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Dinosaur Classification Simplified by EWilloughby Dinosaur Classification Simplified by EWilloughby
This is a much simpler examination of dinosaur relationships than most of my watchers would probably find useful. Most of you will know that theropods are broken up into tetanurans and ceratosaurs, and that birds are nested within coelurosaurs, and that there are many internal divisions within sauropods and ornithiscians as well. But this chart is intended to be more of a quick, concise reference for laypeople, teachers, children, or whoever might have a passing interest in dinosaurs. My hope is that anyone who wants to quickly figure out what major group any given dinosaur falls into can glance at this chart and know immediately. 

This was a collaboration between myself and Agahnim - I did the illustrations, and he did all of the layout and text. To see this chart in full resolution, please consider buying a poster in my Zazzle shop.
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:iconart-minion-andrew0:
Art-Minion-Andrew0 Featured By Owner Jul 15, 2015  Professional General Artist
I always wonder why there are no predatory Ornithischican dinosaurs...
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:iconcuddlesaurus21:
cuddlesaurus21 Featured By Owner Jun 30, 2015  Hobbyist General Artist
Very helpful! :nod:
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:iconeye-of-tengri:
eye-of-tengri Featured By Owner Apr 17, 2015
Nice. I've also been working on some classification charts (not dinosaurs) though, and I like seeing how artists try to organize the taxa visually.
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:iconthat-one-guy-arsenio:
This is amazing! well done! I love dinosaurs and this! this is amazing! absolutely awesome!! Excite Spasm Excite Spasm Excite Spasm Excite Spasm Excite Spasm Excite Spasm Excite Spasm 
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:iconalexraccoonglider:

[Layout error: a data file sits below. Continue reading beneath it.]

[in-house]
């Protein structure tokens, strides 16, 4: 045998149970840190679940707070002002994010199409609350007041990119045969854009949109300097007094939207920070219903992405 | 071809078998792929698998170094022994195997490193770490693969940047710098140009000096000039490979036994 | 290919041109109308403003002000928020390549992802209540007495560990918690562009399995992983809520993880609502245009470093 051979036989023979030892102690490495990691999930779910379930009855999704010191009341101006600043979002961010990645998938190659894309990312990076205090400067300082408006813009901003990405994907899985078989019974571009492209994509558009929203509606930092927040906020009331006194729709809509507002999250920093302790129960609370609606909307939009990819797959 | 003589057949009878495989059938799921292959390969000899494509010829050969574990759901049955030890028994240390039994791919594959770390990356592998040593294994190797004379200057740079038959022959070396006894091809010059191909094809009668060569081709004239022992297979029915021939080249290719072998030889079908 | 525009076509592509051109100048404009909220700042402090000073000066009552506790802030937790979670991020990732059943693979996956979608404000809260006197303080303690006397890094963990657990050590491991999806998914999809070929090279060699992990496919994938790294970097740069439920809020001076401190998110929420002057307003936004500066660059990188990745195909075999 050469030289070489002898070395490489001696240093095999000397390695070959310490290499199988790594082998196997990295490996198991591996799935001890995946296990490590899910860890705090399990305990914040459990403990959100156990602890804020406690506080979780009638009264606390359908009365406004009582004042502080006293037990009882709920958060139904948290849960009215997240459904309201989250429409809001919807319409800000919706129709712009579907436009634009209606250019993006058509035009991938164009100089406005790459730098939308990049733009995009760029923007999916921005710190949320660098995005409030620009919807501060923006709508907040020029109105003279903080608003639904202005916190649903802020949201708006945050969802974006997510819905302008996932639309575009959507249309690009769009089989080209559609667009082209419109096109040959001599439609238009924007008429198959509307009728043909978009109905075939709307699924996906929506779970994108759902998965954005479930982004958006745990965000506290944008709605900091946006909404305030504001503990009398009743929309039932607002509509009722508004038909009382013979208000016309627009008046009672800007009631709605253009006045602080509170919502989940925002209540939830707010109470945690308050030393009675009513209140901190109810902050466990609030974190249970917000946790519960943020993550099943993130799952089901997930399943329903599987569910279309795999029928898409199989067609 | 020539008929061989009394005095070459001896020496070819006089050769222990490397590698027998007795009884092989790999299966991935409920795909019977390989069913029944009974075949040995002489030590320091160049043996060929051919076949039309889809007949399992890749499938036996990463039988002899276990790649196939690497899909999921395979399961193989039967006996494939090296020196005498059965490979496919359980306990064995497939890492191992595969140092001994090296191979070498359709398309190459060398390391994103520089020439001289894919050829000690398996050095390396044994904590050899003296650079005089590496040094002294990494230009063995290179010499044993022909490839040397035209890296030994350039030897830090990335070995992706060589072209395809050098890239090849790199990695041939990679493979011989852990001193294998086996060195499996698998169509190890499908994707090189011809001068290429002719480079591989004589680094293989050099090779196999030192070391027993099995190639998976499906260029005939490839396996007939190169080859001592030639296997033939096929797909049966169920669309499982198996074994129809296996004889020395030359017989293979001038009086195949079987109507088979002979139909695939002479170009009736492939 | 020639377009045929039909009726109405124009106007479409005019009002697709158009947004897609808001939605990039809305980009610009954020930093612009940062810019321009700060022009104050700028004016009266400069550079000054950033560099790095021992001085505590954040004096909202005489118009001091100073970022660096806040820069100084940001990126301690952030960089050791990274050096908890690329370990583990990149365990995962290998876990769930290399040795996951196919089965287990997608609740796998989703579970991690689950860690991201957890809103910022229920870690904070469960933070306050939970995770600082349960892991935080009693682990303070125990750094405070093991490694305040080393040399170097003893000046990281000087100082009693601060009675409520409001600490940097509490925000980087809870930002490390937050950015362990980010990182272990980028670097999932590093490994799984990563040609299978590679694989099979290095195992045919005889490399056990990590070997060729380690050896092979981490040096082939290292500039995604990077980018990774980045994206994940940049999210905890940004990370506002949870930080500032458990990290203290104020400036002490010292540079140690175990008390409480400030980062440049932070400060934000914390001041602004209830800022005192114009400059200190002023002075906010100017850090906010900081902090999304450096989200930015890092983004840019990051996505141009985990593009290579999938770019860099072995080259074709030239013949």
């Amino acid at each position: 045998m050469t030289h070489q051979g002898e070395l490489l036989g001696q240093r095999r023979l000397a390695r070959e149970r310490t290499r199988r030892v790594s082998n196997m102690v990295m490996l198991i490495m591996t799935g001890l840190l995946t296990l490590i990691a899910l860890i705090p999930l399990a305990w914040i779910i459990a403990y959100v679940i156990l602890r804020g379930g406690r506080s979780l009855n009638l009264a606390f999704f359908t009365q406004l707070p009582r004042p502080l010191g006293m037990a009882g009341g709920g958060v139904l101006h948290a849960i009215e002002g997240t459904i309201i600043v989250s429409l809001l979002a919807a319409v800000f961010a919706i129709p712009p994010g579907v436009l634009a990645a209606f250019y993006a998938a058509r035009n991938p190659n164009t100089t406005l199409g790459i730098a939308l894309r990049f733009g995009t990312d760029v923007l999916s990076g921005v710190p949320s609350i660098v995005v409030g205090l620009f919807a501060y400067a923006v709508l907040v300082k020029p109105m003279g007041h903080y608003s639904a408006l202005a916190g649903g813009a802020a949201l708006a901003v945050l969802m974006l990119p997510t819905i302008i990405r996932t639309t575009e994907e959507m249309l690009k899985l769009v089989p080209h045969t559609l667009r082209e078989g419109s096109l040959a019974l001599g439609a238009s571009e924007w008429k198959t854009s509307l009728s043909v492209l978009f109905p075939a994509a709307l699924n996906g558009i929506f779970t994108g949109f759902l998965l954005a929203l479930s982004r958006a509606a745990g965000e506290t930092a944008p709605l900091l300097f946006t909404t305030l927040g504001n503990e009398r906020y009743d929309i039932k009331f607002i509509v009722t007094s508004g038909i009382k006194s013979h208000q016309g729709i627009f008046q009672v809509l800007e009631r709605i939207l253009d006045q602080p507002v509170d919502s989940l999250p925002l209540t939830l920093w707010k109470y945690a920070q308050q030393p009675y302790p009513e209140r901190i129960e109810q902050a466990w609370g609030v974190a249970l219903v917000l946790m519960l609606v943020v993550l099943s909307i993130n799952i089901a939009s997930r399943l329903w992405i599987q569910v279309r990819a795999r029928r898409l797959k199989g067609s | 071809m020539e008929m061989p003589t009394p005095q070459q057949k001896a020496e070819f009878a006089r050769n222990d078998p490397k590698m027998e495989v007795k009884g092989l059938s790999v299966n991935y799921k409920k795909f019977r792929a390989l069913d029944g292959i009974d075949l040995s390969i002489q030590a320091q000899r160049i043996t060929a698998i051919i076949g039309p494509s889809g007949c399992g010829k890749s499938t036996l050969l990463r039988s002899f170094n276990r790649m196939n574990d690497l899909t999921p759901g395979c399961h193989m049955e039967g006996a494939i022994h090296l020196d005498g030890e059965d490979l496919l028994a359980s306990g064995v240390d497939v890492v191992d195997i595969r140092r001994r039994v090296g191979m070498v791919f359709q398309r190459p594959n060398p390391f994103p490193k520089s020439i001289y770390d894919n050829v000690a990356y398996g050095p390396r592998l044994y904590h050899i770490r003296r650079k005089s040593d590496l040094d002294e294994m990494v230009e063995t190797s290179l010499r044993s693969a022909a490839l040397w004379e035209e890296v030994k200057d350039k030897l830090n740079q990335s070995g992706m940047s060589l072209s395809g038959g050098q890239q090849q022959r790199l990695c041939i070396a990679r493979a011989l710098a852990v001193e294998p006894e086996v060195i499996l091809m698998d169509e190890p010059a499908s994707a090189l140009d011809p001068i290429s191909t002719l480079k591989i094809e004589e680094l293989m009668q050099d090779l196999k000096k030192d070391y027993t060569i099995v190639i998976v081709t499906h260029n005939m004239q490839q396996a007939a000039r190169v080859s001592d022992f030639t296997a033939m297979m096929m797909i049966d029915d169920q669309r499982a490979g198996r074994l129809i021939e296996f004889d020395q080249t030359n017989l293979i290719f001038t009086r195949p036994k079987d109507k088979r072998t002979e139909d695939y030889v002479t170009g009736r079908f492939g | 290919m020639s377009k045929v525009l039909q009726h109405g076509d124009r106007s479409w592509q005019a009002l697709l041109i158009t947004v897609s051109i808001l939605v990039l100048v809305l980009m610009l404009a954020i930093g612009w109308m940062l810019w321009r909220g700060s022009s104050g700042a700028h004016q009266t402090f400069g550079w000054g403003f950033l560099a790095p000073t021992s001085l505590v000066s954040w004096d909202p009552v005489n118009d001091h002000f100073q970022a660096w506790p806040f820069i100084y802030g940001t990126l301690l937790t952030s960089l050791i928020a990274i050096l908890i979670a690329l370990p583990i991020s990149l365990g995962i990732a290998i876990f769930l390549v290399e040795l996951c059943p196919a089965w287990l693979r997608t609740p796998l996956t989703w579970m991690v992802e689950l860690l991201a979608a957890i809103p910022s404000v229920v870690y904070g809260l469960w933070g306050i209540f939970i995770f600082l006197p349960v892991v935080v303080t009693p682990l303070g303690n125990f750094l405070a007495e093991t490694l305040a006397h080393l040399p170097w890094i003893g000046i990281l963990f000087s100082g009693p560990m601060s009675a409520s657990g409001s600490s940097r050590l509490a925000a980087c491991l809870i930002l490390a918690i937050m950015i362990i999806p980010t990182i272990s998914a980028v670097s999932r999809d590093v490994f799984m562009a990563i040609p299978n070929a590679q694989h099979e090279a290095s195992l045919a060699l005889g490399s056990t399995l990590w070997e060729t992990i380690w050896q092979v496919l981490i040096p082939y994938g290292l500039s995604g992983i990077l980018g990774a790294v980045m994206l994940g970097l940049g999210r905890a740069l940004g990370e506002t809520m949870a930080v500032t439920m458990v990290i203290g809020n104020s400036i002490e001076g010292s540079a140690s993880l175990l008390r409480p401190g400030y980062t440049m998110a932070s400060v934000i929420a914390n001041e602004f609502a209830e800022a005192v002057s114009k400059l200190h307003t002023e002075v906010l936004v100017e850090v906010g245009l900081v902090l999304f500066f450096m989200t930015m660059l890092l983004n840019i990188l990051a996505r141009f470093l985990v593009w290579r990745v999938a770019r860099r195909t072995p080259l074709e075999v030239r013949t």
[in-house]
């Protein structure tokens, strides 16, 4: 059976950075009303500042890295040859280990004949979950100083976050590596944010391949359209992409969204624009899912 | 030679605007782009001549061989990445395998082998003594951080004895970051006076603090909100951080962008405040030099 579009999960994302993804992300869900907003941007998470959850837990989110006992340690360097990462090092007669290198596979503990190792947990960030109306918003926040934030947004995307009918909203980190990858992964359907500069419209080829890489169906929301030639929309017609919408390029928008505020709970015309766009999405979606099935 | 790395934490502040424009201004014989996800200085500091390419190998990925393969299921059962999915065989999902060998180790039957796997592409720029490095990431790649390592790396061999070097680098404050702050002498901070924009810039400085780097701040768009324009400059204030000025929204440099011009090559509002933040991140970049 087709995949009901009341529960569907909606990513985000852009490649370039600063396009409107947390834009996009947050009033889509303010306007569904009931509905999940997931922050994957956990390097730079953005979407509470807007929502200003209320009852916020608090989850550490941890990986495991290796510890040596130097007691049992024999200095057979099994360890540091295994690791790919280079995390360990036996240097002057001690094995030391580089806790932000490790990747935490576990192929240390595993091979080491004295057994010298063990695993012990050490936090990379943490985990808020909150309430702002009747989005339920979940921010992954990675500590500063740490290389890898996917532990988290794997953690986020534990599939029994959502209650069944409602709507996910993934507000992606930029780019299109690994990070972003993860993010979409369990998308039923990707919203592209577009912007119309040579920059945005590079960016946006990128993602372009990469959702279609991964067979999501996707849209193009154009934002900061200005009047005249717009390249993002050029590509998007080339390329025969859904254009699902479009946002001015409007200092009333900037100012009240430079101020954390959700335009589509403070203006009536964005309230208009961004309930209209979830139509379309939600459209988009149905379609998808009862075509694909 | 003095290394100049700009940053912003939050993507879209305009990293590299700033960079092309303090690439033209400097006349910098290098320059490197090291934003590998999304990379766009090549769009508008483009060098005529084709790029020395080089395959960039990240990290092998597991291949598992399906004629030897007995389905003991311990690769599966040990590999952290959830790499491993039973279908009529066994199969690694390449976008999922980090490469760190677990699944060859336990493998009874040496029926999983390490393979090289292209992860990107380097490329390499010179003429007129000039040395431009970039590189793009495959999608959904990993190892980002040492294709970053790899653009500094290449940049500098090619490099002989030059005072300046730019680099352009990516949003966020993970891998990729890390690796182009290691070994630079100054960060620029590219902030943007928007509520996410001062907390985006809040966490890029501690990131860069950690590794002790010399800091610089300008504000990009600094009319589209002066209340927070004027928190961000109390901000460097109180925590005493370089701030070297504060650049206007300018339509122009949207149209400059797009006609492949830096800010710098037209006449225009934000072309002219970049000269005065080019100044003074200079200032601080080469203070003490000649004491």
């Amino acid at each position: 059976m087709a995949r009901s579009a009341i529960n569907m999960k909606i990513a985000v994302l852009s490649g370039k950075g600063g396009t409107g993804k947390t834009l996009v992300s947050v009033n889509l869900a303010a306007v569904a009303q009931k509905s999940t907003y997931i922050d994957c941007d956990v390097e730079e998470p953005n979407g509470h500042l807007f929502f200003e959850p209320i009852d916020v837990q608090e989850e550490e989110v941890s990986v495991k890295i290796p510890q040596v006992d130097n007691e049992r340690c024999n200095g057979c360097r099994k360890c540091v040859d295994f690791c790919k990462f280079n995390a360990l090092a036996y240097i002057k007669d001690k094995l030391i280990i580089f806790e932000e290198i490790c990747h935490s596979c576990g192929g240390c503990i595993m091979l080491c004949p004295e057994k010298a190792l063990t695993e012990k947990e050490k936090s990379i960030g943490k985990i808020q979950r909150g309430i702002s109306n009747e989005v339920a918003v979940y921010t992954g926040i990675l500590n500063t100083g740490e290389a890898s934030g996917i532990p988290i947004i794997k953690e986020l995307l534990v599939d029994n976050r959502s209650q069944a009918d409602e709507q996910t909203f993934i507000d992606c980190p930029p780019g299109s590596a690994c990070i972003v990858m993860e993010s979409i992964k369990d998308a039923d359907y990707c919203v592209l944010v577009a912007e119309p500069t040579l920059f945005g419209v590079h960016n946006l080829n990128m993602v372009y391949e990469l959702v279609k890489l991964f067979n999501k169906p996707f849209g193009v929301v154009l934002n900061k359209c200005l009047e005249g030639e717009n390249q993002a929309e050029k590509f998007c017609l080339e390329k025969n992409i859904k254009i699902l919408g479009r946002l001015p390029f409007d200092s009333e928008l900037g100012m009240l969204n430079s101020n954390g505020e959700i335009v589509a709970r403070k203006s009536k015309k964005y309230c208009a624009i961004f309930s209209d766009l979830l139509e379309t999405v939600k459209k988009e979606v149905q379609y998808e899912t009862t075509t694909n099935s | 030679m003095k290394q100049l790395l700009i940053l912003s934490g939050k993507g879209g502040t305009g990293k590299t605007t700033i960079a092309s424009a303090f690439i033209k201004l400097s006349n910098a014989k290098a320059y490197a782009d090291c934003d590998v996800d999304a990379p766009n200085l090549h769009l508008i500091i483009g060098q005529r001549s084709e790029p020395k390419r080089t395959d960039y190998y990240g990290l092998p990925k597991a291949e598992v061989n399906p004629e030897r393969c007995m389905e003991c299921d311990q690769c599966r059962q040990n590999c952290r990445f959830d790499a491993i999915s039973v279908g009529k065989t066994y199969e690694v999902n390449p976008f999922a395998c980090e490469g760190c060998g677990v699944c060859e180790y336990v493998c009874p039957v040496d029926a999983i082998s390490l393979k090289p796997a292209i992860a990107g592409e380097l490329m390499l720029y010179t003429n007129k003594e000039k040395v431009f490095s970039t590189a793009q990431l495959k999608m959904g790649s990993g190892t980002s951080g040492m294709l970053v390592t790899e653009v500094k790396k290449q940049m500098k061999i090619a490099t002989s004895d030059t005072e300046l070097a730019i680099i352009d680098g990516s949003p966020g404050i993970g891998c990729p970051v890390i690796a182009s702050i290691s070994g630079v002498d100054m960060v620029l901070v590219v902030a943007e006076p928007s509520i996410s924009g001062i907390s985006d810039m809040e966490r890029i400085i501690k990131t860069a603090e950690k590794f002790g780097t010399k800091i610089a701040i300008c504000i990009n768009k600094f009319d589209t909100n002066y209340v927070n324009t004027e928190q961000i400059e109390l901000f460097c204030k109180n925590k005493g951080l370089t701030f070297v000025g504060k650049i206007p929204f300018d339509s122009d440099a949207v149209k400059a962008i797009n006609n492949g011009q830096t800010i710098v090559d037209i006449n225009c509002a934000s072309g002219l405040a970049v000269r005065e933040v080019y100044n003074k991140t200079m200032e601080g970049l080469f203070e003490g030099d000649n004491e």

AlexRaccoonGlider Featured By Owner Feb 3, 2014  Hobbyist General Artist
This might help me in the near future =3
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:iconaerodynamicbear:
aerodynamicbear Featured By Owner Feb 3, 2014
Awesome !
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:iconrickraptor105:
RickRaptor105 Featured By Owner Feb 1, 2014
Ah, I remember these kinds of "Dinosaur Classification for beginners" from many of my dinosaur books and even the lecture of my Geology professor last month. To me they always seem so odd because of the high discrepancy in species numbers in the different orders.

On the one hand you have Pachycephalosauria with maybe a dozen species, many of them very fragmentary, on the other hand you have Theropoda, which has anything from Microraptor to Carnotaurus to Spinosaurus to Therizinosaurus to Tyrannosaurus. And donīt get me started on the diversity of modern birds.

No wonder Tom Holtzīs Dinosaur Encyclopedia has 9 chapters of theropods as opposed to 1-3 chapters for any other dinosaur order.
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:icongarrykirsch:
GarryKirsch Featured By Owner Feb 1, 2014  Hobbyist Photographer
Very nice work! Congrats!
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:iconteddyblackbear2040:
TeddyBlackBear2040 Featured By Owner Feb 1, 2014  Student Digital Artist
Nicely done 
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:iconsnakeman2013:
Snakeman2013 Featured By Owner Feb 1, 2014   General Artist
Very good job. The models are nice, and it's educating too
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:iconedaphosauruspogonias:
EdaphosaurusPogonias Featured By Owner Feb 1, 2014  Hobbyist General Artist
The inclusion of Stygimoloch seems a little odd to me, due to its doubtful nature as its own Genus
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:iconkeight:
keight Featured By Owner Jan 31, 2014
Very nicely done. You make a very good team.
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:icondarklord86:
darklord86 Featured By Owner Jan 31, 2014
Awesome!
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:iconkomodogorgosaurus895:
KomodoGorgosaurus895 Featured By Owner Jan 31, 2014  Hobbyist General Artist
I love it! great job to you and Agahnim!
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:iconjulio-lacerda:
Julio-Lacerda Featured By Owner Jan 31, 2014  Professional Digital Artist
Interesting to see that you've illustrated Coelophysis and Plateosaurus with feather covering. Does that reflect your personal opinion? (Just curious :))
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:iconewilloughby: